By JoAnn Bayus
According to Dr. Andrew Weil, “experts believe omega-3s improve the health of brain cell membranes, allowing greater communication between cells.” In addition to being good for overall brain health, omega-3 consumption has been associated with improved spelling and reading performance in children, decreases in problem behaviours, and improvement in symptoms of those with mood disorders.
Omega-3 deficiencies, on the other hand, have been linked to increased risk of various disorders including attention deficit hyperactivity disorder, dyslexia, depression, and age related cognitive decline.
Omega-3s are essential fatty acids (EFA), meaning that your body cannot make them so you must get them from food. Good sources of omega-3s include salmon and other cold water, oily fish, walnuts, eggs, krill oil, kiwi fruit, flax seed, and chia seed.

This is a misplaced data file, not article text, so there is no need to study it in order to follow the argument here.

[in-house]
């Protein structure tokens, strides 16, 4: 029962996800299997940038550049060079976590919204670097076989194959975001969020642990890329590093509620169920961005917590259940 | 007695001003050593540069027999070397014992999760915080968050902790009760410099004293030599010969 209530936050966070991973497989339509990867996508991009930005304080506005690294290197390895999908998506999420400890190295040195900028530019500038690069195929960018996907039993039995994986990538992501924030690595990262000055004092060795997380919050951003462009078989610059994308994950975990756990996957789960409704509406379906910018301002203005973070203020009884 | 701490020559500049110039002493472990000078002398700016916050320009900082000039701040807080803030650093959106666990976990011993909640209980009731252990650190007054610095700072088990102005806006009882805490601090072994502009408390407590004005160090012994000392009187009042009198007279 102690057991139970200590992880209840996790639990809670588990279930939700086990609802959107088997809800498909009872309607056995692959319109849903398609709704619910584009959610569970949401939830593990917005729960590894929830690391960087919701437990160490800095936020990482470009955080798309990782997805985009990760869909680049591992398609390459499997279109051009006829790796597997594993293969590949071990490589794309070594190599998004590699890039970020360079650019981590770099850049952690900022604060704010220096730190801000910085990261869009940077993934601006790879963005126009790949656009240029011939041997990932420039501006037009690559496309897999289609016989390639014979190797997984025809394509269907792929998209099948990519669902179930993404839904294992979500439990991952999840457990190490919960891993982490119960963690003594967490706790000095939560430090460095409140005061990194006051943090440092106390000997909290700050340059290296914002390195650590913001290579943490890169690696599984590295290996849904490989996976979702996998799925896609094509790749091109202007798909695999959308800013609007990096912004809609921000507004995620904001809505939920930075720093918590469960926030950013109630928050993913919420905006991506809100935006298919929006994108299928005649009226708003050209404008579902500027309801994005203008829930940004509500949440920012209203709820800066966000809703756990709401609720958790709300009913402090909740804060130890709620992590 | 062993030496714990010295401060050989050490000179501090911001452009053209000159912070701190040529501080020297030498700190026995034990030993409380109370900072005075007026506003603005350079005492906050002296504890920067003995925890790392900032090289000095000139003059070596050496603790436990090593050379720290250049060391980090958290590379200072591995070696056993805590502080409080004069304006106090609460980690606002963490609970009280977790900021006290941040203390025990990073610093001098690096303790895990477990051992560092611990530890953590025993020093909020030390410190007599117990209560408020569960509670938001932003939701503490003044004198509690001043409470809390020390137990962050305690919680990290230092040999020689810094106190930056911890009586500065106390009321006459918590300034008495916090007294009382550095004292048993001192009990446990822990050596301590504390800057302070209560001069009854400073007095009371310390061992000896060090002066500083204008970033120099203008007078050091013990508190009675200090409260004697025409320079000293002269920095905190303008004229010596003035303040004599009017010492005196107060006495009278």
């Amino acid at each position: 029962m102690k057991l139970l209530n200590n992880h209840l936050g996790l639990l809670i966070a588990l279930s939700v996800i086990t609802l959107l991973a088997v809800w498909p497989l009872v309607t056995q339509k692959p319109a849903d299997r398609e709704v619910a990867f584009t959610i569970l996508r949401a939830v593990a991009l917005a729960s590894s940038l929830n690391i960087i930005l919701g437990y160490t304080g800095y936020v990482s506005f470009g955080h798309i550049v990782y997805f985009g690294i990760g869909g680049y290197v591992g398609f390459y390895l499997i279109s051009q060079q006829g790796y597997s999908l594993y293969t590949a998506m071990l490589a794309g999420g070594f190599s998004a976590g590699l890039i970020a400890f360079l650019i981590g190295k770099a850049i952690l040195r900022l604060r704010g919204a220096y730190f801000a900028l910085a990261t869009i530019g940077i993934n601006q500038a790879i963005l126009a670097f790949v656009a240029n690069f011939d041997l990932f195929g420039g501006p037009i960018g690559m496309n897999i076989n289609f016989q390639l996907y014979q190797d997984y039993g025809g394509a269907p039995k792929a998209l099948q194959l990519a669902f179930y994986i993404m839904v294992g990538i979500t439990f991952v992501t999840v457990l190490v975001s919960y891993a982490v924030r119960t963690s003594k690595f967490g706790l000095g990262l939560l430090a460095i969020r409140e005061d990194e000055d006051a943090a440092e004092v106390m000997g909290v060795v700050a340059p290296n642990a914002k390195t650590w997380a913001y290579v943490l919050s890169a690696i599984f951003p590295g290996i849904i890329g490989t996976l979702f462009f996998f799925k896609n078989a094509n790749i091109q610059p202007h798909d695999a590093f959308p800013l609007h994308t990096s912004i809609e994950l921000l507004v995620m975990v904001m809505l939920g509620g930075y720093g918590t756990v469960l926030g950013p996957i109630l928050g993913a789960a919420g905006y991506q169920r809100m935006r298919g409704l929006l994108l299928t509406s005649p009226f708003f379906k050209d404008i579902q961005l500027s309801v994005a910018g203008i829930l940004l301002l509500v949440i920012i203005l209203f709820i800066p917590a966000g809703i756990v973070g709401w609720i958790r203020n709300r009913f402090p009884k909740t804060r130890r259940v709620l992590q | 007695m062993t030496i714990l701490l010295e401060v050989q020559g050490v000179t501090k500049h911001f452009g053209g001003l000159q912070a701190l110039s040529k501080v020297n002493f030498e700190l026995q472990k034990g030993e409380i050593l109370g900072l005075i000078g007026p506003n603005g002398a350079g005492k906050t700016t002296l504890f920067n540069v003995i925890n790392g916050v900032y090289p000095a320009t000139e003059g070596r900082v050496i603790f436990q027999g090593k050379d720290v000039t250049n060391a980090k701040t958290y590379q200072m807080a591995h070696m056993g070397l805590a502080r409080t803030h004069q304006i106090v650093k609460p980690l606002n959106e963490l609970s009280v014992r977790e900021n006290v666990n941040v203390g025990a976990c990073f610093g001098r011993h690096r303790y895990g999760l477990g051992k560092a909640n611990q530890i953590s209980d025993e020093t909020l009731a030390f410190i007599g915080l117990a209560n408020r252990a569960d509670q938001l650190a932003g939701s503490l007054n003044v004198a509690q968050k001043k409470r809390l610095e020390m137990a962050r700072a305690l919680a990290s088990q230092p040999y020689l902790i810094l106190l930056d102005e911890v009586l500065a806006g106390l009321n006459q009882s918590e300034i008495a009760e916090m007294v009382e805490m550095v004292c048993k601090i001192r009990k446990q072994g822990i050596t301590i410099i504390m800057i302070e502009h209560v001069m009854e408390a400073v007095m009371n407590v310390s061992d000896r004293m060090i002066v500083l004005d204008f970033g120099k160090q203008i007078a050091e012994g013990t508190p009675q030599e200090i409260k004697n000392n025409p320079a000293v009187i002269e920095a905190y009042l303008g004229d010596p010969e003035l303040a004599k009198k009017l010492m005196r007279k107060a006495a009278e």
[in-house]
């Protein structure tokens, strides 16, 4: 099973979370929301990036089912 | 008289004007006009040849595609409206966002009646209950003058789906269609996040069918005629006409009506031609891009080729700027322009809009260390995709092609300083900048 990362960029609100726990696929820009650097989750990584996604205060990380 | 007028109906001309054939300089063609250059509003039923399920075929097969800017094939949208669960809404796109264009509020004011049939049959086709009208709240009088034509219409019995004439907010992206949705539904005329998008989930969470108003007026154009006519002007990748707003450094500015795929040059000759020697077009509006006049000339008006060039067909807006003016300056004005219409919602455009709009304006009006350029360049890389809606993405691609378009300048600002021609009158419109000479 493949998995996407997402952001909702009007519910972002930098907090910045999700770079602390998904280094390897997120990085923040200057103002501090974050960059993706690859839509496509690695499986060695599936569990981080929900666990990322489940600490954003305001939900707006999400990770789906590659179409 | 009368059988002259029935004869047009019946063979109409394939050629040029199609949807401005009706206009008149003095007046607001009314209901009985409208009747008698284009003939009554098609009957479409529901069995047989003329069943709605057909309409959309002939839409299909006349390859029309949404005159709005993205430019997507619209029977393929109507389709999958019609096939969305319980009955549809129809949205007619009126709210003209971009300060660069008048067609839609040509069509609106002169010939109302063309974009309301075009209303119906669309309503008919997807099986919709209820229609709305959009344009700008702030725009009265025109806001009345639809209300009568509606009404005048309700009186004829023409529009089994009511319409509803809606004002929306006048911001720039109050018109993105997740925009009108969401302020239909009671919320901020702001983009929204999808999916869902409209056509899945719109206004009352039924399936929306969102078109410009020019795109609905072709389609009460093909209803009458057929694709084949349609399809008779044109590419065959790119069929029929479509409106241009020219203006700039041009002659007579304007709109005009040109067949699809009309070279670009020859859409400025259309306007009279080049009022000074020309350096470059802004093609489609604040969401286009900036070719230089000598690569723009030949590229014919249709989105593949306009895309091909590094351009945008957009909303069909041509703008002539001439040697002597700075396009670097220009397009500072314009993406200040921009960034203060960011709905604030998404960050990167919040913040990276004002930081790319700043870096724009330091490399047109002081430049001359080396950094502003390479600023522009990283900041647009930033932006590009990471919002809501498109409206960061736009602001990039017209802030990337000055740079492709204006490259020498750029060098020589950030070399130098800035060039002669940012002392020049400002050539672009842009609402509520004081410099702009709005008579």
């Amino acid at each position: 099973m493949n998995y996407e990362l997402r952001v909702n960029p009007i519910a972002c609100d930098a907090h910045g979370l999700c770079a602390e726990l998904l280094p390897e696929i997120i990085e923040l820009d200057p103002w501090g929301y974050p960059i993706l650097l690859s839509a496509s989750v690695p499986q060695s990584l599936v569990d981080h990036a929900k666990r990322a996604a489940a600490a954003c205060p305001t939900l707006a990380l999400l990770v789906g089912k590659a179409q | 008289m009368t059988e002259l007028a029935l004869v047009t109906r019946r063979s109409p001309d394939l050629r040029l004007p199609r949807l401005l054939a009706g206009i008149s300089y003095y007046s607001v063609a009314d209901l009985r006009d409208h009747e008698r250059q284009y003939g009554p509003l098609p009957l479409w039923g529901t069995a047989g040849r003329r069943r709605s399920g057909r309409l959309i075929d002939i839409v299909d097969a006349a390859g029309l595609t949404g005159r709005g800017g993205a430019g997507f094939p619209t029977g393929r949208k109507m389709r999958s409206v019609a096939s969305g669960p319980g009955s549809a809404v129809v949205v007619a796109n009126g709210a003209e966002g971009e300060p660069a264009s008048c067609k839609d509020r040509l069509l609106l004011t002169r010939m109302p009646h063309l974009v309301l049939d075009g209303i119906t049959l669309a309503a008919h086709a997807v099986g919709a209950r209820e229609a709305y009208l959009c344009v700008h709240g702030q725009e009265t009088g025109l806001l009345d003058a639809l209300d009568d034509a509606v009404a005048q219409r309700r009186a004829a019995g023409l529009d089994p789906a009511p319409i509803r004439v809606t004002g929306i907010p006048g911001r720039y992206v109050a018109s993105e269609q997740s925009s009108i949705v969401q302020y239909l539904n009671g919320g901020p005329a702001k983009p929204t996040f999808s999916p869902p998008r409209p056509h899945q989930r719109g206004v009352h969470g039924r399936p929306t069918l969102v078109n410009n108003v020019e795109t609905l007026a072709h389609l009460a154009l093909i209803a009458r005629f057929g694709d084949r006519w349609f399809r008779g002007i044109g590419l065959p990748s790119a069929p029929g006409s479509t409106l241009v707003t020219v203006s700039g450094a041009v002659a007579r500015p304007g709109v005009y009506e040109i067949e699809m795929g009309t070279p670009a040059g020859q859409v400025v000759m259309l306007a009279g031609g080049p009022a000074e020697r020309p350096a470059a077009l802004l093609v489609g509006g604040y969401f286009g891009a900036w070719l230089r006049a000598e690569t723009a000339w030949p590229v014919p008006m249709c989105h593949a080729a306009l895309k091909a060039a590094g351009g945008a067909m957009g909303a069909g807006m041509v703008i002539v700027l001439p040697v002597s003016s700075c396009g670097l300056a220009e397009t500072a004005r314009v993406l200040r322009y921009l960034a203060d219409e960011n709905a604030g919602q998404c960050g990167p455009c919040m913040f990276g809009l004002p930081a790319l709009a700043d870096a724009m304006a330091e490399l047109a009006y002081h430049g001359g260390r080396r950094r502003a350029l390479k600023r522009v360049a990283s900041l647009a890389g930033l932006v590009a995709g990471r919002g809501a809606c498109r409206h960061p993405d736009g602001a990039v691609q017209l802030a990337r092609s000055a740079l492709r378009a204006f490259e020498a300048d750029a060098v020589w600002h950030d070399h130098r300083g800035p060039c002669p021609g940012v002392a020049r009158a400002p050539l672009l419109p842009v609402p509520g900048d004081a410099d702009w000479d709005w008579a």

Along with eating wild caught, uncontaminated seafood (salmon, tuna, etc.) several times a week, I get my omega-3s by adding organic, ground chia and flax seeds to my morning smoothie. If you would rather get your omega-3s from fish oil supplements, choose those that are guaranteed to be free of contaminants like mercury and polychlorinated biphenyls. Vegetarian options are also available. Try to select sources that do not contain omega-6 or omega-9, as most people already get enough of those from food and over consumption can cause inflammation.
Gómez-Pinilla et al. Brain foods: the effects of nutrients on brain function. Nature Reviews Neuroscience, 2008; 9 (7): 568
Andrew Weil. Fish Oil Supplements: Getting Your Omega-3s. Natural Healing, January 15, 2008: 82 – 83
Omega 3 fatty acids – University of Maryland
Omega-3, Omega-6, Omega 9: The Basics – By Susan McQuillan
United States Environmental Protection Agency, Office of Water. Fact Sheet - Polychlorinated Biphenyls (PCBs) Update: Impact on Fish Advisories.September 1999